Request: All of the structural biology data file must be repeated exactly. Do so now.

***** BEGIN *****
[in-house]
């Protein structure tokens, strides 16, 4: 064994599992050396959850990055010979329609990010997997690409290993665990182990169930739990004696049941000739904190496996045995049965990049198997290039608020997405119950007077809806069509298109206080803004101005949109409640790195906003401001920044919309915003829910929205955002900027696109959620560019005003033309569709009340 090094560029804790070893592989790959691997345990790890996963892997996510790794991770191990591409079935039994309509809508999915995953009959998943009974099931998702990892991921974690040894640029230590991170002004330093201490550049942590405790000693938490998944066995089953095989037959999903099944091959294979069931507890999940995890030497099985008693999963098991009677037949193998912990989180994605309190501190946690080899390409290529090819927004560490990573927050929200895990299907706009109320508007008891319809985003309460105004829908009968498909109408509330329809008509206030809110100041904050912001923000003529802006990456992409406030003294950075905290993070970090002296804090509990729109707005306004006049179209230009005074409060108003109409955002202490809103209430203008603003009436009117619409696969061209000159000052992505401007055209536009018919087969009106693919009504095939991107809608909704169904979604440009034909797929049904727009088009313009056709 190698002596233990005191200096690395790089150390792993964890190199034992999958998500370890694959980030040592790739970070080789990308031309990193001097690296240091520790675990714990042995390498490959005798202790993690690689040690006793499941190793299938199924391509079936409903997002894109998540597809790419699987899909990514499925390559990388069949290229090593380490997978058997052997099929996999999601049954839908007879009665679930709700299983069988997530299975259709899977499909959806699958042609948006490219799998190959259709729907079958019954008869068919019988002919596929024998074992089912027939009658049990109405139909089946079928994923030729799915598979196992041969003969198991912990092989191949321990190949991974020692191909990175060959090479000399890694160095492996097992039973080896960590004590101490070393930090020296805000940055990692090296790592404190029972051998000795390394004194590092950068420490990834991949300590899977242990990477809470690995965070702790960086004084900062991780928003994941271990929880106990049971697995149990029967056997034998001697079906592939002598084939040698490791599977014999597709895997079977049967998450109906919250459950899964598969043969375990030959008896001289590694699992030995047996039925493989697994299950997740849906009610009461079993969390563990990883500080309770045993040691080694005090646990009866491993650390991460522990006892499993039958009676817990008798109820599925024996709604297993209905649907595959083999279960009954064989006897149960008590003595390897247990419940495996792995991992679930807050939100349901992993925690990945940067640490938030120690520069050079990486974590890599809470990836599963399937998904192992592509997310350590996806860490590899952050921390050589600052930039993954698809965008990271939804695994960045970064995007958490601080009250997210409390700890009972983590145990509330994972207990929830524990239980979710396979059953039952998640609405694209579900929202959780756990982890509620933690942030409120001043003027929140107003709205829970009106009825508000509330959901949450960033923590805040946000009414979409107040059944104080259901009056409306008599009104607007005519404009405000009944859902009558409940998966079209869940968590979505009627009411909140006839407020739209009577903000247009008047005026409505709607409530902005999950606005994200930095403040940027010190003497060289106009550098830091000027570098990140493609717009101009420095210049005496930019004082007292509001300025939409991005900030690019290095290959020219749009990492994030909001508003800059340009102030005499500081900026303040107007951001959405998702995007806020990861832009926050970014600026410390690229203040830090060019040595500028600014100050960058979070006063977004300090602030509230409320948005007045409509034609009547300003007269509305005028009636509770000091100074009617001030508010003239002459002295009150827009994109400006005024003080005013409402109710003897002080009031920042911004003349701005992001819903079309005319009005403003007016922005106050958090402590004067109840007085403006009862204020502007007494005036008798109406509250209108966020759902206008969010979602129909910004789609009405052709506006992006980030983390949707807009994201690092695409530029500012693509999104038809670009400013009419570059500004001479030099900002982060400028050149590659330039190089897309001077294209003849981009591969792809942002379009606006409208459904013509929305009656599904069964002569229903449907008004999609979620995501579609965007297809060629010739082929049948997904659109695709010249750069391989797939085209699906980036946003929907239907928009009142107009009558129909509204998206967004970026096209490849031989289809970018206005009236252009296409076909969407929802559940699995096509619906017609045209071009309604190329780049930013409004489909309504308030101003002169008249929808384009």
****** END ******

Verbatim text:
[in-house]
């Protein structure tokens, strides 16, 4: 064994599992050396959850990055010979329609990010997997690409290993665990182990169930739990004696049941000739904190496996045995049965990049198997290039608020997405119950007077809806069509298109206080803004101005949109409640790195906003401001920044919309915003829910929205955002900027696109959620560019005003033309569709009340 090094560029804790070893592989790959691997345990790890996963892997996510790794991770191990591409079935039994309509809508999915995953009959998943009974099931998702990892991921974690040894640029230590991170002004330093201490550049942590405790000693938490998944066995089953095989037959999903099944091959294979069931507890999940995890030497099985008693999963098991009677037949193998912990989180994605309190501190946690080899390409290529090819927004560490990573927050929200895990299907706009109320508007008891319809985003309460105004829908009968498909109408509330329809008509206030809110100041904050912001923000003529802006990456992409406030003294950075905290993070970090002296804090509990729109707005306004006049179209230009005074409060108003109409955002202490809103209430203008603003009436009117619409696969061209000159000052992505401007055209536009018919087969009106693919009504095939991107809608909704169904979604440009034909797929049904727009088009313009056709 190698002596233990005191200096690395790089150390792993964890190199034992999958998500370890694959980030040592790739970070080789990308031309990193001097690296240091520790675990714990042995390498490959005798202790993690690689040690006793499941190793299938199924391509079936409903997002894109998540597809790419699987899909990514499925390559990388069949290229090593380490997978058997052997099929996999999601049954839908007879009665679930709700299983069988997530299975259709899977499909959806699958042609948006490219799998190959259709729907079958019954008869068919019988002919596929024998074992089912027939009658049990109405139909089946079928994923030729799915598979196992041969003969198991912990092989191949321990190949991974020692191909990175060959090479000399890694160095492996097992039973080896960590004590101490070393930090020296805000940055990692090296790592404190029972051998000795390394004194590092950068420490990834991949300590899977242990990477809470690995965070702790960086004084900062991780928003994941271990929880106990049971697995149990029967056997034998001697079906592939002598084939040698490791599977014999597709895997079977049967998450109906919250459950899964598969043969375990030959008896001289590694699992030995047996039925493989697994299950997740849906009610009461079993969390563990990883500080309770045993040691080694005090646990009866491993650390991460522990006892499993039958009676817990008798109820599925024996709604297993209905649907595959083999279960009954064989006897149960008590003595390897247990419940495996792995991992679930807050939100349901992993925690990945940067640490938030120690520069050079990486974590890599809470990836599963399937998904192992592509997310350590996806860490590899952050921390050589600052930039993954698809965008990271939804695994960045970064995007958490601080009250997210409390700890009972983590145990509330994972207990929830524990239980979710396979059953039952998640609405694209579900929202959780756990982890509620933690942030409120001043003027929140107003709205829970009106009825508000509330959901949450960033923590805040946000009414979409107040059944104080259901009056409306008599009104607007005519404009405000009944859902009558409940998966079209869940968590979505009627009411909140006839407020739209009577903000247009008047005026409505709607409530902005999950606005994200930095403040940027010190003497060289106009550098830091000027570098990140493609717009101009420095210049005496930019004082007292509001300025939409991005900030690019290095290959020219749009990492994030909001508003800059340009102030005499500081900026303040107007951001959405998702995007806020990861832009926050970014600026410390690229203040830090060019040595500028600014100050960058979070006063977004300090602030509230409320948005007045409509034609009547300003007269509305005028009636509770000091100074009617001030508010003239002459002295009150827009994109400006005024003080005013409402109710003897002080009031920042911004003349701005992001819903079309005319009005403003007016922005106050958090402590004067109840007085403006009862204020502007007494005036008798109406509250209108966020759902206008969010979602129909910004789609009405052709506006992006980030983390949707807009994201690092695409530029500012693509999104038809670009400013009419570059500004001479030099900002982060400028050149590659330039190089897309001077294209003849981009591969792809942002379009606006409208459904013509929305009656599904069964002569229903449907008004999609979620995501579609965007297809060629010739082929049948997904659109695709010249750069391989797939085209699906980036946003929907239907928009009142107009009558129909509204998206967004970026096209490849031989289809970018206005009236252009296409076909969407929802559940699995096509619906017609045209071009309604190329780049930013409004489909309504308030101003002169008249929808384009």